May 12, 2016
The Federal High Court, Yenagoa, Bayelsa State, on Thursday, granted the request of the prosecution to take the evidence of Miss Ese Oruru in private at the resumed pre-trial hearing in the case involving Yunusa Dahiru, alias Yellow.
Ese is the 14-year-old girl, allegedly abducted by Yunusa Dahiru in August 2015 from Bayelsa State and taken to Kano where she was forced into a marriage.
Following the launch of #Free Ese Campaign by Punch Newspapers and public outcry that followed the abduction, the police freed her from where she was held captive in Kano in March 2016.
Yunusa is standing trial at the court on five counts of alleged criminal abduction, illicit sex, sexual exploitation and unlawful carnal knowledge of a minor (Ese).
In granting the application, Justice Aliya Nganjiwa premised the ruling of the court on the provisions of Section 36 subsections 4 (a) and (b) of the 1999 Constitution of the Federal Republic of Nigeria as amended.
Justice Nganjiwa said, “The evidence of Miss Ese Oruru will be taken by the court in private and in chambers excluding all other persons other than the prosecution, the defendant’s counsels, court clerks and prison officials and any other persons if the accused person does not object.”
Justice Nganjiwa said the defence counsel failed to show what injury or harm the accused person would suffer on account of private hearing for the victim, Ese Oruru.
He added that it was only the evidence of Ese that would be taken in private as other trials would be done in open court.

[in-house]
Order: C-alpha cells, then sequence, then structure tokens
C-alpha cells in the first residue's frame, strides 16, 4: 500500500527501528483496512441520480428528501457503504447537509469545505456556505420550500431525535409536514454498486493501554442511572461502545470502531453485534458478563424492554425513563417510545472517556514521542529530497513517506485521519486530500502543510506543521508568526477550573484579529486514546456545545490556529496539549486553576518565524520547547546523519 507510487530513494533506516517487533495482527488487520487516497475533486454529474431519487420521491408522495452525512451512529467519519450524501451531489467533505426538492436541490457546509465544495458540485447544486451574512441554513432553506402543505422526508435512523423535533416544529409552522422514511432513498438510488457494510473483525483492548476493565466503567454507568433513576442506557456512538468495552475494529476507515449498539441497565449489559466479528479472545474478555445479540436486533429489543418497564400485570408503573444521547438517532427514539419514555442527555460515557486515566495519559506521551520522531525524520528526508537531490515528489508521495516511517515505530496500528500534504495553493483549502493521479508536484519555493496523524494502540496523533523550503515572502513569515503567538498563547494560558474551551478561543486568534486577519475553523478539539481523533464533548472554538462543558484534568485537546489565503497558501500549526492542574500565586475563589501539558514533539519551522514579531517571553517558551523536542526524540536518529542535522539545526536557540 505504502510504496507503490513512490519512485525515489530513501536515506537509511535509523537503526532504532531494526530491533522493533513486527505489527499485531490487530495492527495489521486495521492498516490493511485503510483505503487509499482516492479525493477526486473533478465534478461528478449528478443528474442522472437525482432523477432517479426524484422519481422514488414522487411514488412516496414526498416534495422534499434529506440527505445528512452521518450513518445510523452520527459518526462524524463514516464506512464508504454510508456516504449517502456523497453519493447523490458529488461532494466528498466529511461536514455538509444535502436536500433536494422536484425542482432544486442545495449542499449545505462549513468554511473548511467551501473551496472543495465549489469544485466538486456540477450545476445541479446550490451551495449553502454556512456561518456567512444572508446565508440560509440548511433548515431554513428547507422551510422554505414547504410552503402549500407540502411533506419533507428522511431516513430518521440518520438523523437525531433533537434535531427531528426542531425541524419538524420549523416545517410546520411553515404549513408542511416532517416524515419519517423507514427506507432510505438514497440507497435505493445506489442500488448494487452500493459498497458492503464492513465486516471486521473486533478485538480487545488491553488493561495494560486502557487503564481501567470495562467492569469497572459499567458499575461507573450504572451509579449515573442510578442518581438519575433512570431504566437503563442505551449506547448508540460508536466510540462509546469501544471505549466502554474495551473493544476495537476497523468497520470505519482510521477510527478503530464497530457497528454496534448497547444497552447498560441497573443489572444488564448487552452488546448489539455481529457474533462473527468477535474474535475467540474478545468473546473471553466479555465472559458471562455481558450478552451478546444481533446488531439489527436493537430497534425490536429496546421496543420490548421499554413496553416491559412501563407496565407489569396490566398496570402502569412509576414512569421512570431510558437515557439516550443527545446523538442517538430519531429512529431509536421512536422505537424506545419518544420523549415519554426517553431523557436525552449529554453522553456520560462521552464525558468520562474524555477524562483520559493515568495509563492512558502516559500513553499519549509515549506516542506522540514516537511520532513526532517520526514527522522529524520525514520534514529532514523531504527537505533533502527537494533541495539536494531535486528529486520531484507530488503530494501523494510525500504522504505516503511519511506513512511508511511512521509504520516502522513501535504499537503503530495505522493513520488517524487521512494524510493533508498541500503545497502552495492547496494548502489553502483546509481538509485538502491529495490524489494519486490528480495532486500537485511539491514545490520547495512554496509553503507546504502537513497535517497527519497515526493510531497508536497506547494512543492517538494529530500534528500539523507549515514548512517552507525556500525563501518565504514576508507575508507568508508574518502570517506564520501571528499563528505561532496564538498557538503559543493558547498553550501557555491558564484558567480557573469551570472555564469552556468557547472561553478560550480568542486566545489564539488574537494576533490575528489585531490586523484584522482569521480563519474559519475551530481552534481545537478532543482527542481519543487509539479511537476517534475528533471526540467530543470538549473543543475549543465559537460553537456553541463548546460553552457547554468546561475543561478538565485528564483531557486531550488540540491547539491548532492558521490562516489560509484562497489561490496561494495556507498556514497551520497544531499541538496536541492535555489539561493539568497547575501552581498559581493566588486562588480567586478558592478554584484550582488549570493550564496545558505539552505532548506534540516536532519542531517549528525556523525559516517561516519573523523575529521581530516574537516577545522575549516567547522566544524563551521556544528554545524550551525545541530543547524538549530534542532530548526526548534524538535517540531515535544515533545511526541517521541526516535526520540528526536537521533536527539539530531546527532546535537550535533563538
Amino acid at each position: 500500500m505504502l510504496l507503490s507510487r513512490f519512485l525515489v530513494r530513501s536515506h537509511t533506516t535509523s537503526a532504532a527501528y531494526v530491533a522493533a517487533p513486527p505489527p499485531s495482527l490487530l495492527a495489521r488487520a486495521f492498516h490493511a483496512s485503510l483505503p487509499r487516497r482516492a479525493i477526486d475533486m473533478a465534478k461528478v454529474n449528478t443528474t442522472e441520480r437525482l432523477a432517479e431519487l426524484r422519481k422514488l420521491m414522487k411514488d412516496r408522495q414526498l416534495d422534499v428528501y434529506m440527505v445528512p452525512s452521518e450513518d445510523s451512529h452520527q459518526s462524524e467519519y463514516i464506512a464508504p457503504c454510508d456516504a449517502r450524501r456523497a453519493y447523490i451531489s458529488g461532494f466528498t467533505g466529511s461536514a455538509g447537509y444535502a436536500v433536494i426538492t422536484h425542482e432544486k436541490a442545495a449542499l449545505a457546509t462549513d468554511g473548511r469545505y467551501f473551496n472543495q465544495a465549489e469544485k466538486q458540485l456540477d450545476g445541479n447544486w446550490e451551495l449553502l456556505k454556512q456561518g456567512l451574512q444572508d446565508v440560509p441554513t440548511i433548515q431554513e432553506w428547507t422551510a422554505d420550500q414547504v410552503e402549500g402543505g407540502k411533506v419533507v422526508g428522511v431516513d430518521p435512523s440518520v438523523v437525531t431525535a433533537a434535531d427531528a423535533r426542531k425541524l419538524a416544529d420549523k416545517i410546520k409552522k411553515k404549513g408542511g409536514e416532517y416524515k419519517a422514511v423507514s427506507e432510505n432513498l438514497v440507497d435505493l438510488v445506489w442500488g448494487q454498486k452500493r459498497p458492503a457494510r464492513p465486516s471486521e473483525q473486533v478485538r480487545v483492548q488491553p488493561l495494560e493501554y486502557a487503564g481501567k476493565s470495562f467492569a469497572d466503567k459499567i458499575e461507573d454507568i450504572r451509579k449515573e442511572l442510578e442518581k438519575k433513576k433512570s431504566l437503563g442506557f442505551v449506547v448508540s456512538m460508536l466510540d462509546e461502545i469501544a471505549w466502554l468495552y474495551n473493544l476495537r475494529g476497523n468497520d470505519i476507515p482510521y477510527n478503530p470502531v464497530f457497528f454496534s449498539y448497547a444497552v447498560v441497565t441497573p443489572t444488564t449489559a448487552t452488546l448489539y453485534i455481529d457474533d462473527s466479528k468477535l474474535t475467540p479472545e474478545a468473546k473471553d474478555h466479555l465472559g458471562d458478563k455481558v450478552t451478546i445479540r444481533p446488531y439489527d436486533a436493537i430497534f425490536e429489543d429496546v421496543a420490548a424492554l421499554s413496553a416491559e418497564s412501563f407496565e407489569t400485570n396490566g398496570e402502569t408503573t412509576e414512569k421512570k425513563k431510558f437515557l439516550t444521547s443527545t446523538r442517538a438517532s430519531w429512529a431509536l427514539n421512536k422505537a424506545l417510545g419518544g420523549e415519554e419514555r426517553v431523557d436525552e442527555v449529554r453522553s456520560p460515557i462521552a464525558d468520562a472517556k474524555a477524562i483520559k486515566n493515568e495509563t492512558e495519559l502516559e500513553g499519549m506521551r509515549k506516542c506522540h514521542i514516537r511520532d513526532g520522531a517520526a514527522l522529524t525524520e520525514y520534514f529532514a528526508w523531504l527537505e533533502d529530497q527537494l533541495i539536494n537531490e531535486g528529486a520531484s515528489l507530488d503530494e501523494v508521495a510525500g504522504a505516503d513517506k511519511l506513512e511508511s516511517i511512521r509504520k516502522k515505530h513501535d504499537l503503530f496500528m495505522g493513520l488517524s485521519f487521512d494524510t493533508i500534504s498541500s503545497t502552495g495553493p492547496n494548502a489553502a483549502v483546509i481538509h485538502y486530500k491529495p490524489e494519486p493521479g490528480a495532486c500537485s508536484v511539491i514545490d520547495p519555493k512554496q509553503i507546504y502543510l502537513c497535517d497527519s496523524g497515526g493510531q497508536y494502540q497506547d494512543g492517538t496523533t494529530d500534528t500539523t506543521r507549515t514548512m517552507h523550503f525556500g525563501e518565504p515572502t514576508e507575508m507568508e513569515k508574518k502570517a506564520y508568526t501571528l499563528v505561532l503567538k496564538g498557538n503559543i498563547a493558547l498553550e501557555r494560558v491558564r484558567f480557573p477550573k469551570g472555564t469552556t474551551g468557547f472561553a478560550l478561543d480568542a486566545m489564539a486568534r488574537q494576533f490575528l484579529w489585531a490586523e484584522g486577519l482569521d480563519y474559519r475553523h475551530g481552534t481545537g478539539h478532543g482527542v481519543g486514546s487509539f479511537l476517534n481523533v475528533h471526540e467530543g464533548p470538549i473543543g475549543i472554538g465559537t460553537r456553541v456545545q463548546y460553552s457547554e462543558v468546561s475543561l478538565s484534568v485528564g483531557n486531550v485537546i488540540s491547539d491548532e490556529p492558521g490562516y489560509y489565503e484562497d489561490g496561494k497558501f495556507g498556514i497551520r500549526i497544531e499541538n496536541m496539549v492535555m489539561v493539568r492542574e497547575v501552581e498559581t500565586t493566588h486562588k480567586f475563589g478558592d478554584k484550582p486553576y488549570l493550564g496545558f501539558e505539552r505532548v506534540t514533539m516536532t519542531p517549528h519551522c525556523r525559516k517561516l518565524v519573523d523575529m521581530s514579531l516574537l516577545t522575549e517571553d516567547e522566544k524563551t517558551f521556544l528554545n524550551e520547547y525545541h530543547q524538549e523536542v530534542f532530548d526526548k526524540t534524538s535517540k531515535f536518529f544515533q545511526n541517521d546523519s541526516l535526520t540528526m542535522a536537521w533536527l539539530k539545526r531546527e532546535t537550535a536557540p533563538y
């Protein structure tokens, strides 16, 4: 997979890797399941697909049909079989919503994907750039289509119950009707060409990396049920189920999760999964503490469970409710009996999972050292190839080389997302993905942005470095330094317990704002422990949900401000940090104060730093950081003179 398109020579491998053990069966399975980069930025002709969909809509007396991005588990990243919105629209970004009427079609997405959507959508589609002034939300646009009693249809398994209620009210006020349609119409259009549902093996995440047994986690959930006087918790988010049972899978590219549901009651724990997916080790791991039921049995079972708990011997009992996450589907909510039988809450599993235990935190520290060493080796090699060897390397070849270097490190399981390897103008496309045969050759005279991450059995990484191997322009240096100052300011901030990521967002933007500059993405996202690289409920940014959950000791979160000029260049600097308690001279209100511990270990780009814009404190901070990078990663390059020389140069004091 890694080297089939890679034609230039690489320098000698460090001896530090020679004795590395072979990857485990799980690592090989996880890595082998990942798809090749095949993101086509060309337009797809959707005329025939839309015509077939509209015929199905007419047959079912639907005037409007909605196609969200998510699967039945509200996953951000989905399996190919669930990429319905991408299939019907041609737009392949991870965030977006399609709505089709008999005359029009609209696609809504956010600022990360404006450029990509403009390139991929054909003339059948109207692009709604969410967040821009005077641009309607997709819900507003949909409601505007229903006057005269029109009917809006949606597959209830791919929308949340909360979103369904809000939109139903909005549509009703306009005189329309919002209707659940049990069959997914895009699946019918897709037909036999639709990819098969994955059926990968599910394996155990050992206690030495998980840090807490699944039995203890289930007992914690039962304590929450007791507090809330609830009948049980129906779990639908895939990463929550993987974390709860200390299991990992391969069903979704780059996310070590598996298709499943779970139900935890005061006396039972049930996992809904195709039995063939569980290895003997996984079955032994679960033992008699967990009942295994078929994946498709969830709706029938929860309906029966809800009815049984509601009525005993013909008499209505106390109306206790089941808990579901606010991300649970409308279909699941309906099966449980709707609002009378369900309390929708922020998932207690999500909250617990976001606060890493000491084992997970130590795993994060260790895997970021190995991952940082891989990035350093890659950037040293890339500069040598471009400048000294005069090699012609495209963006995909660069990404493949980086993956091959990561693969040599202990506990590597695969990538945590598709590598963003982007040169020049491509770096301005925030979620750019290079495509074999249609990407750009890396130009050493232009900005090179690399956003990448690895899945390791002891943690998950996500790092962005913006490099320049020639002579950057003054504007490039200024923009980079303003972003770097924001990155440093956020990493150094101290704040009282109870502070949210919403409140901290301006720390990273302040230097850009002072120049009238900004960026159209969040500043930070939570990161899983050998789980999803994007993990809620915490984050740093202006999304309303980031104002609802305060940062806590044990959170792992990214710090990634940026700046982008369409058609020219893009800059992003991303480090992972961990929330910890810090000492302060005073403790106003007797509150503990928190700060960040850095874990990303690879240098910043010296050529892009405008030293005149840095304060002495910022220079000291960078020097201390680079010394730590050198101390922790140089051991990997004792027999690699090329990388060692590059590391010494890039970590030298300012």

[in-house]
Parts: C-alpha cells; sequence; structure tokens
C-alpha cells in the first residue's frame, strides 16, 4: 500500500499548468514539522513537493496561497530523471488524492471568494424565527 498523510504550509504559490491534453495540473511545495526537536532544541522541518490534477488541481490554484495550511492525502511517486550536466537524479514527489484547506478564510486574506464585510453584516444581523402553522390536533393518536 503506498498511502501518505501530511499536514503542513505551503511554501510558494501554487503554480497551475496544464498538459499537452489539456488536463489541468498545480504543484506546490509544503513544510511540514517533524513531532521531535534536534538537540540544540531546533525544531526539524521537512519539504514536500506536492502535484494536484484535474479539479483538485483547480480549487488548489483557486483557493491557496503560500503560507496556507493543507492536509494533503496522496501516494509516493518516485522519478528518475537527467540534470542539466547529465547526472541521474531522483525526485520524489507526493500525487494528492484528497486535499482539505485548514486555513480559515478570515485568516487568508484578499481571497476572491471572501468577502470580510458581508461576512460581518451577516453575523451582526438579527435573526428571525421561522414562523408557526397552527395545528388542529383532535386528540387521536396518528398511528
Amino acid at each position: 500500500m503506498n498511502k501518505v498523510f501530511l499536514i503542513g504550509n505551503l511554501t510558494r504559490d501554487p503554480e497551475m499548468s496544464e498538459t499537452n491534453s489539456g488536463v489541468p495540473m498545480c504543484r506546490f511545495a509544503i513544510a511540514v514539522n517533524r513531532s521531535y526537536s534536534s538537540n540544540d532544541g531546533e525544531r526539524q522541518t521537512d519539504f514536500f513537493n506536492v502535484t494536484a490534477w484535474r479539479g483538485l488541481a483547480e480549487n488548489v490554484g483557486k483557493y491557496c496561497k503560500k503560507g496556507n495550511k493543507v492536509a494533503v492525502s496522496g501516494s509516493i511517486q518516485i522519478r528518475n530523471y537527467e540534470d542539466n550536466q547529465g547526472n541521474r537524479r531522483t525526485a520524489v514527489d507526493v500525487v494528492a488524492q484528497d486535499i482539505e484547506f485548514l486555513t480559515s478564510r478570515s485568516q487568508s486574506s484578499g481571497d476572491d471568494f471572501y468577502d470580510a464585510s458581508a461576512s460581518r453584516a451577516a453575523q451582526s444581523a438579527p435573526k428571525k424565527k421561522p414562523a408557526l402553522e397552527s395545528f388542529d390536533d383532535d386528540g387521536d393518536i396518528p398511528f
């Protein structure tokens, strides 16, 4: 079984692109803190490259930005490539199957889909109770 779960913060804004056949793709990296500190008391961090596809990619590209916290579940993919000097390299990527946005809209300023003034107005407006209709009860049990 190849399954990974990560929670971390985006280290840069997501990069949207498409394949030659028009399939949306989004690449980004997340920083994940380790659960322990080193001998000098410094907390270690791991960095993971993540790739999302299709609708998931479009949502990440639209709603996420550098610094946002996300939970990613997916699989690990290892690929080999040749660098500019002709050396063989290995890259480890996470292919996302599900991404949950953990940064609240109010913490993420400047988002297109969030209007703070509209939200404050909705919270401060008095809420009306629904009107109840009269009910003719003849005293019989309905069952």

Justice Nganjiwa, who adjourned the matter until June 2, for hearing on the substantive suit corrected the impression that the private hearing would not jeopardise the hearing of the substantive suit since other trials would be conducted in public.
According to the judge, victims, including those of rape and child trafficking that fall in that category can also be protected by the court.
The judge further affirmed that the mother of the now heavily pregnant Ese has been able to show the court that her daughter was less than 18 years.
“What will the accused suffer if the victim‘s evidence is taken in private? I hereby order that the evidence should be taken in private and in the court chambers. The application hereby succeeds,” Ngajiwa said in his ruling.
But in his argument, lead lawyer to the defendant, Mr Kayode Olaosebikan, had earlier maintained that there was no merit in taking Ese’s evidence in private.
He contended that what the lead counsel to the complainant, Kenneth Dike, was seeking to prevent had already happened with the victim’s pictures already all over the Internet, print and electronic media.
Dike, who headed the police prosecution team, however, insisted that what the prosecution was seeking was the constitutional right of the victim to fair trial, noting that in the interest of justice, Ese’s image and future must be protected.
Outside the courtroom, Olaosebikan told journalists that there was nothing unusual about Justice Nganjiwa’s ruling, affirming that he was comfortable with it.
“The court has given a superior opinion why the evidence should be taken in camera. We have also filed an application for varying the bail condition. There’s nothing unusual about that,” the lawyer said.
He lamented that the accused has not been able to leave prison custody as a result of the stringent bail conditions.
He lamented, “The court said that a traditional title holder and a level 12 civil servant from here should stand as surety. But when you look at the demography, they are most likely to be Bayelsans.
“When you get somebody and they know that it’s Yunusa Dahiru that they are standing for, they say ‘is it not the boy that stole our daughter?’’
Meanwhile, the Urhobo Progressives Union and the Federation of Women Lawyers, have intimated the court to their readiness to provide legal services for the victim, Ese Oruru and her parents.
The UPU counsel is led by Albert Akpomudje, SAN, while FIDA legal team is headed by Mrs. Dise Ogbise.
Akpomudje, who is also the National Secretary of UPU, said they had applied to the state Commissioner of Police to be joined in the matter and were still waiting for the reply.